Her Own Executioner

Evening Sun

She was looking through drawers, impatiently turning over paper in search of a safety-pin, when she found the photograph. It was tucked in between sheets of an old essay, right at the bottom of the drawer. She pulled out the sheaf of papers and her fifth-form handwriting squinted up at her; blue, rickety and slashed over with red pen.

She flicked up the top-sheet to read on and saw her eyes. The shock was the shock of grief. She put her hand to her mouth. It was that school portrait; her hair down around her shoulders, her face and neck lifting hopefully out of the green-striped shirt and scratchy green jersey.

Her eyes were the same. Almond-shaped and bright brown, emphasised by the line of her plucked eyebrows. They struck at her, lit with strange triumph. Was she fourteen or fifteen? The photographer’s white light clung to the curves of her cheeks, her young skin. She had the shine of a new coin.

There was a paperclip holding a piece of paper to the back of the photo. She turned the picture over and detached the faded square. A smudged red-brown fingerprint, faded to the bracken colour of old blood, anointed the wide-ruled lines. It was as violent as a bullet-hole in flesh.

She took the picture out, gently, and walked away with it to the kindest mirror in the house. In the cold hall she looked back and forth between the glass and the photograph. She touched her skin, her cheeks, her hair; gingerly, as if her face might crumble under the pressure of her fingers.

It was a cruel, cruel, thing to find. Her eyes in the mirror were cruelly the same as the eyes in the photograph; almond-shaped, fine and bright. Everything else had mattened and crumpled; her red-veined cheeks, the swag of her jowl, the grey flecks in her eyebrows and coarse hair. How she had betrayed the girl in that picture. Why hadn’t she stopped it?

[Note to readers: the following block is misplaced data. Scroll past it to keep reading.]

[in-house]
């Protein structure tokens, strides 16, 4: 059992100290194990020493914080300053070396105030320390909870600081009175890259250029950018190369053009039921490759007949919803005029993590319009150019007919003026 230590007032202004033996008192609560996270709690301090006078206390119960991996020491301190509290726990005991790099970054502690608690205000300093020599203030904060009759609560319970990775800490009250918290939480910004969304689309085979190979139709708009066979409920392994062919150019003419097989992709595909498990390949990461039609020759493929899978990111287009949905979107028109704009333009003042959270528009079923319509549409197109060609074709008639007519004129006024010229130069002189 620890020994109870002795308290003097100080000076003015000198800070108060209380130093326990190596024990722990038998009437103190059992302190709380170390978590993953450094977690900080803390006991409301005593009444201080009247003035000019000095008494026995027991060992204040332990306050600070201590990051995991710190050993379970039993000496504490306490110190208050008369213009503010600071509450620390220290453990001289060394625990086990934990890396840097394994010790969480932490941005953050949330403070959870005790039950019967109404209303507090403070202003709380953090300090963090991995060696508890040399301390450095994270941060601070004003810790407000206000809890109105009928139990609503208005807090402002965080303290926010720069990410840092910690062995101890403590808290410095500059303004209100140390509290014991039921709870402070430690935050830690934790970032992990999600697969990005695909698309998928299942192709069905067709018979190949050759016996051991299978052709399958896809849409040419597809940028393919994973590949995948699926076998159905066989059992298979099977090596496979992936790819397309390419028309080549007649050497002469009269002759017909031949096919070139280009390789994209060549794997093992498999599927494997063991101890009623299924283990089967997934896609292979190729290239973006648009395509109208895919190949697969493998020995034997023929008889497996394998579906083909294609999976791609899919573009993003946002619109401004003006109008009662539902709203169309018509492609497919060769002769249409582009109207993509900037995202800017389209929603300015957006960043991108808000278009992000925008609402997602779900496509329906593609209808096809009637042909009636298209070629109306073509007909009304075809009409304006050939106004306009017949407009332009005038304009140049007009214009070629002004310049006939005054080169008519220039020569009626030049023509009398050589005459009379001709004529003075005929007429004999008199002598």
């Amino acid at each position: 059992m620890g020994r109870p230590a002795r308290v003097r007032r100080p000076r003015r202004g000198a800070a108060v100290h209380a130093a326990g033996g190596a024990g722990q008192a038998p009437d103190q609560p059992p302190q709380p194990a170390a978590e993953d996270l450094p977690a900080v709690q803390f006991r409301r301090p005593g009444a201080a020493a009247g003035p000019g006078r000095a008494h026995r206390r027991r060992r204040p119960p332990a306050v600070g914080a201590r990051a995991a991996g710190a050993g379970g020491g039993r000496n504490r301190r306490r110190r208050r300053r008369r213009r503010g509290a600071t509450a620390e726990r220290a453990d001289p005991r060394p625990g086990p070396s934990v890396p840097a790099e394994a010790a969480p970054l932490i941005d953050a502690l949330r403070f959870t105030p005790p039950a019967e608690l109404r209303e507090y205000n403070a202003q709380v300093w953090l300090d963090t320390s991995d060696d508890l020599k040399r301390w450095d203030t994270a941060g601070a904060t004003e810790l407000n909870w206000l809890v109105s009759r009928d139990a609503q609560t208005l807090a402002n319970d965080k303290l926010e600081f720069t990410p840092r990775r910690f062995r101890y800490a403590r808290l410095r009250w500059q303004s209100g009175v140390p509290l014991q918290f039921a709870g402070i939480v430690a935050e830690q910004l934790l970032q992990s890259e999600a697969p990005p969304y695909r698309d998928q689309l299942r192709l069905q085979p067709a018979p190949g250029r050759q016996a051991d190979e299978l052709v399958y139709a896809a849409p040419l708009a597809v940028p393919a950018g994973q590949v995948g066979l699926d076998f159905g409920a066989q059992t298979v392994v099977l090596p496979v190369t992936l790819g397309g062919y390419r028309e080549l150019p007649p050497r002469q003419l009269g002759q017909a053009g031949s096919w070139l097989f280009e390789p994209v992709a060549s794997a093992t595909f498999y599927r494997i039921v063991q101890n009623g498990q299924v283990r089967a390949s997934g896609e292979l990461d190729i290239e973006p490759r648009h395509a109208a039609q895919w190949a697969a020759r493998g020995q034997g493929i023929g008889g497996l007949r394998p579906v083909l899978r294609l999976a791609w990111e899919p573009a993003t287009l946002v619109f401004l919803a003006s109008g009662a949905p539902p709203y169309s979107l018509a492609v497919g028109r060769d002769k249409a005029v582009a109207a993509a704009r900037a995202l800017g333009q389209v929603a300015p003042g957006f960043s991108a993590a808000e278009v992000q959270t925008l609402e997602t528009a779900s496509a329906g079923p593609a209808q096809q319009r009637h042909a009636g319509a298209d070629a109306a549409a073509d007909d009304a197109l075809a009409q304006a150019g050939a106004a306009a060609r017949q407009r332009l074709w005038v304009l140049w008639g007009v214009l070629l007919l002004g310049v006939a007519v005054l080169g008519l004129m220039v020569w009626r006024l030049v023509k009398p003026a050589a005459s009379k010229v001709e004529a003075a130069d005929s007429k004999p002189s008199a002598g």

A dog barked from the kitchen. Nick must be home. She went quickly back to the dresser, put the picture back between the essay leaves and closed the drawer again.
“Laura!” Nick shouted. “Are you there?”
“Yes” she called back, feeling doubled and distant. “I’m here.”
“I’ve got a load of mistletoe. Can you come and help?”

That afternoon she went to dig in the garden, turning over clods of clay for the frost to get at. As she worked the robin flew down and sat in the holly-tree, watching her. The day was slatey-cold and grey, the sky pressing in and making the land seem smaller; limited. The robin’s breast was almost painfully red against the drained winter colours. The little bird sat among the sharp holly-pricks without harm, head cocked.
“Hello,” she said. The robin often watched her digging, hoping for worms. Its fatness and its little bloody chest were usually heartening Christmas signals in the frost-ashened garden. Today its black eye seemed critical, a judgement.

Her gardening gloves were stiff and clotted with mud. She pulled one off and put her earth-dusted fingers to her face again, feeling the soft husky skin beneath her eyes. The robin stared, its tiny black eyeball shining in the socket, swivelling between Laura and the ground. Under the newly-turned lumps of soil the garden was full of worms, the agents of decay. Nature’s erasers unwriting life cell by cell, remorseless as water.

As she gazed at the bird, something green and white stirred behind the holly-leaves. Before she could focus on the movement, the robin flicked out its wings and flung itself into the air. Blinking, she stared at the brown-grey flower-beds behind the holly. There was nothing living there.

Firmly, she put her glove back on and began to dig more vigorously.
“Age cannot wither her,” she said under her breath. “You stupid woman, you stupid, vain woman.”

It was nothing to do with Nick doing Sara, his 26-year-old PhD student with her long scarves and Cupid’s-bow smile and her injudicious texting habit. Laura hadn’t even mentioned it to Nick when she found out. They had both made mistakes along the way and the thought of another fight, another night on the sofa, another week on the bottle, just made her feel tired to desperation. Beyond tired: bored. No, it was nothing to do with Sara.

And it was nothing to do with the empty nest – Hannah and Sophie both gone. It was not the sudden dead unresonance of the house and the wary brightness of Nick’s attempts to link up worn or broken chains of companionship. It was deeper than that. It was more fundamental than marriage or children. It was her old friend, the old companion of her youth, Death, come for a catch-up and a chin-wag.